American officials are questioning Iraq's former Deputy Prime Minister, Tariq Aziz, following his arrest, the US military says.
Tariq Aziz was 43rd on the Americans' "most wanted" list
They are keen to discover if Mr Aziz - a high-profile figure in the ousted government - has information on the whereabouts of former President Saddam Hussein and any weapons of mass destruction.
Mr Aziz, 67, is reported to have surrendered to US-led coalition forces in the Iraqi capital Baghdad after several days of negotiations.
He served as Iraqi foreign minister for many years, and was internationally the most recognisable face of the Iraqi Government after President Saddam Hussein.
A former Iraqi exile who has declared himself governor of Baghdad, Mohammed Mohsen Al-Zubaidi, told the BBC that he gave the Americans the information that led them to arrest Mr Aziz and his family.
Born in 1936, near Mosul, northern Iraq
Studied English literature and became a journalist
The most senior Christian in the toppled regime
Enlisted US support for war on Iran
Met US President Ronald Reagan at the White House in 1984
Was Saddam Hussein's deputy for more than a decade
The BBC's Clare Marshall in Baghdad says Mr Aziz is a Christian and not a member of Saddam's Tikriti clan, and so was outside the regime's innermost circles.
However, she adds that his high-profile international role means that he is a key figure for the coalition to have in custody.
American forces have also detained a former Iraqi intelligence chief, Farouk Hijazi, near Iraq's border with Syria.
Mr Hijazi also served as Iraqi ambassador to Turkey and Tunisia, but - unlike Mr Aziz - he is not among the 55 leading Iraqi officials the Americans have been seeking.
Mr Aziz is the 12th person on that list to have been caught, according to the US. As a member of Iraq's Revolutionary Command Council, he was wanted for war crimes against Kuwait, Iran and his own people.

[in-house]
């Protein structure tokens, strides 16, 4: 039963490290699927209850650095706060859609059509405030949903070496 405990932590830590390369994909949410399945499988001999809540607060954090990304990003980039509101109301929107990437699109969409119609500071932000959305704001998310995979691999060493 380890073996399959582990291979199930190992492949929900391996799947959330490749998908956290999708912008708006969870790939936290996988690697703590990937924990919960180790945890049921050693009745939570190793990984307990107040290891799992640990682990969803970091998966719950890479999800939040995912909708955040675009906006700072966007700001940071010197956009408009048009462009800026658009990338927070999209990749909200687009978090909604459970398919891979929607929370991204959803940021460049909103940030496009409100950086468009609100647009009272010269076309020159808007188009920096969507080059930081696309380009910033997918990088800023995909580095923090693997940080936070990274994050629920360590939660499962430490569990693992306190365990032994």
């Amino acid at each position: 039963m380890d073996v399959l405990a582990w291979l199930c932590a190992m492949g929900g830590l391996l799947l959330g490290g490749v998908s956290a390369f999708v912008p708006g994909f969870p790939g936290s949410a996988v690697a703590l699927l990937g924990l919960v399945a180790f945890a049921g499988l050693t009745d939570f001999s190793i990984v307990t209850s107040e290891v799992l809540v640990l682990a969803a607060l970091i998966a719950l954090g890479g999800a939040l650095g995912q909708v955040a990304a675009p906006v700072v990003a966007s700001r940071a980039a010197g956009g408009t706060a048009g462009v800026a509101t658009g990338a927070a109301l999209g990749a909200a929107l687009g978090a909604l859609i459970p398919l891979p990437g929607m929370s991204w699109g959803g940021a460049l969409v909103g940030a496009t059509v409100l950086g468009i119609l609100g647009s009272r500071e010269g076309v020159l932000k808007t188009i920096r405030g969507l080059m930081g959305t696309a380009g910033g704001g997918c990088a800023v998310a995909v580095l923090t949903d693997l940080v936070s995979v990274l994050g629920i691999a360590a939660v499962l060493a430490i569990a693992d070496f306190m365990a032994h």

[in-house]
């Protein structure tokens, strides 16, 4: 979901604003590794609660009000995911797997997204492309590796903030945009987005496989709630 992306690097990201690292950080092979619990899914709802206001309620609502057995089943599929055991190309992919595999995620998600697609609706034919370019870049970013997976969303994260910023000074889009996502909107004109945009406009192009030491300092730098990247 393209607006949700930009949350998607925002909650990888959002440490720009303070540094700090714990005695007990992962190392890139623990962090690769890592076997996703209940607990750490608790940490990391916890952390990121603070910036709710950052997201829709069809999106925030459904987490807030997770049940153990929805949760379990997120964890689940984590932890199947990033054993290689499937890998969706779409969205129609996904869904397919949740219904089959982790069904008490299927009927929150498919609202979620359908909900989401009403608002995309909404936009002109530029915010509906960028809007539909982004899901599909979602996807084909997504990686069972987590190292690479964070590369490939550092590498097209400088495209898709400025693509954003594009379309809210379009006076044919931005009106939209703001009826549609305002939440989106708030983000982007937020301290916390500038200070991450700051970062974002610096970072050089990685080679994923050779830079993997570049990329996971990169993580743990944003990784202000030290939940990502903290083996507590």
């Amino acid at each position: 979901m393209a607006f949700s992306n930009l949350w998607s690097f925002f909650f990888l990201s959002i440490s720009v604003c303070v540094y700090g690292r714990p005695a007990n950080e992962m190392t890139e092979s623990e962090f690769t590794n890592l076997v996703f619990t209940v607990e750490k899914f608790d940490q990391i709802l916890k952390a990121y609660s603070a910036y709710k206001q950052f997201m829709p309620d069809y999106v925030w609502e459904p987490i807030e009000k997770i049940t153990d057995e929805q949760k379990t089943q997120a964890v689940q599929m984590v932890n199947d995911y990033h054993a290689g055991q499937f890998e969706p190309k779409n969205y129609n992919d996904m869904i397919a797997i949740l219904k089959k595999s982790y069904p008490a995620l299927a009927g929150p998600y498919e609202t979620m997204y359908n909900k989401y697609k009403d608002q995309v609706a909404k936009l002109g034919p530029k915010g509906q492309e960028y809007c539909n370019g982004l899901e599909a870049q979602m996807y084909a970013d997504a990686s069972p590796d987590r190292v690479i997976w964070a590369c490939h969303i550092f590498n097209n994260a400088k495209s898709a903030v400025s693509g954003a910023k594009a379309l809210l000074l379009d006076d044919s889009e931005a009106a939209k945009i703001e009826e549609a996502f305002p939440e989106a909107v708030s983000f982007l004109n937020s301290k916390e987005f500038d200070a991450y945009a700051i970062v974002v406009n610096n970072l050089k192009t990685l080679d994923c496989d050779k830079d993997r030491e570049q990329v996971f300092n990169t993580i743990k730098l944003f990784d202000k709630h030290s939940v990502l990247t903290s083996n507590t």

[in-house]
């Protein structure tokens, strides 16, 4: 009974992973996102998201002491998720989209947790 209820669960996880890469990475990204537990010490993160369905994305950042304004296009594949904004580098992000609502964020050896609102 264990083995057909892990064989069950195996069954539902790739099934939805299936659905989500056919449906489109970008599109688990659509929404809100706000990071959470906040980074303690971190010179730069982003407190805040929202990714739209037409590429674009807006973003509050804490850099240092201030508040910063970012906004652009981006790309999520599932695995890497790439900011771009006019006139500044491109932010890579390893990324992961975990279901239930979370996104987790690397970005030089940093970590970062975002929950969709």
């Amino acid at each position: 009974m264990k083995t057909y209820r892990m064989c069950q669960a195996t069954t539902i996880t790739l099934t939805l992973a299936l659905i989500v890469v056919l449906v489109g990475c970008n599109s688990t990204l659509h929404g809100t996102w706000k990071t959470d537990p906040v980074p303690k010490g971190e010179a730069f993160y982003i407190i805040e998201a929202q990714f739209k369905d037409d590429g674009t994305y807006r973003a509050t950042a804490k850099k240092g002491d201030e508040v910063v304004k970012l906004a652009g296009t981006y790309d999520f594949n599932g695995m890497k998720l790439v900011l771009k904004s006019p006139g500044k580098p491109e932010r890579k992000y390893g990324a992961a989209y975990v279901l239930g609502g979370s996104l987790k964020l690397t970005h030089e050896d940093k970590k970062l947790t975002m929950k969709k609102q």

In other developments:
- Coalition forces have killed "several" Iraqi paramilitaries and destroyed their vehicles after coming under attack near the north-western city of Mosul, the US military says
- The first post-war international meeting of Iraqi political groups begins in the Spanish capital, Madrid
- Thousands of Shia Muslims in the Iraqi holy city of Karbala demonstrate against the American presence in the country following Friday prayers
- US Defence Secretary Donald Rumsfeld says a "vocal minority" of pro-Iranian Shias will not be allowed to seize power in Iraq
- UK Foreign Secretary Jack Straw says UN weapons inspectors
should be allowed to resume their work in tracking down any weapons of mass destruction in Iraq
- The UN refugee agency says it is planning to help up to half a million Iraqi refugees return home from exile.
The US Government has welcomed the capture of Mr Aziz.
White House spokesman Ari Fleischer said the rounding up former regime officials would help build a "stronger
future" for Iraq.
A British Member of Parliament, Ann Clwyd, said it was essential that Mr Aziz stand trial for war crimes and genocide.
IRAQI LEADERS IN CUSTODY (AS RANKED BY US FORCES)
10. Muzahim Sa'b Hassan al-Tikriti
18. Muhammad Hazmaq al-Zubaidi
21. Zuhayr Talib Abd al-Sattar al-Naqib
24. Samir al-Aziz al-Najem
40. Jamal Mustafa Abdallah Sultan al-Tikriti
43. Tariq Aziz
45. Hikmat al-Azzawi
48. Muhammad Mahdi al-Salih
51. Watban Ibrahim al-Tikriti
52. Barzan Ibrahim Hasan al-Tikriti
54. Humam Abd al-Khaliq Abd al-Ghafur
55. Amir Hamudi Hasan al-Sadi
The US identified key government figures it wanted captured - or dead - before it launched the war on Iraq.
Some may be put before war crimes tribunals, but correspondents say that in the short term, coalition leaders will be more anxious to get information from them about how the regime functioned and where weapons might be stored.
There had been fears that regime leaders would flee Iraq, perhaps into Syria.
But arrests continue to be made in Iraq, and officials such as UK Foreign Secretary Jack Straw say they believe Saddam Hussein is still inside his country.
Mr Aziz was often sent abroad to argue Iraq's case.
He first came to world prominence with his fluent English, trademark black-rimmed glasses and Cuban cigars during his time as foreign minister during the first Gulf War in 1991.
Shortly before the war began last month, he met Pope John Paul II to call for peace.
He last appeared in public on 19 March, when he held a news
conference in Baghdad to quash rumours that he had fled the Iraqi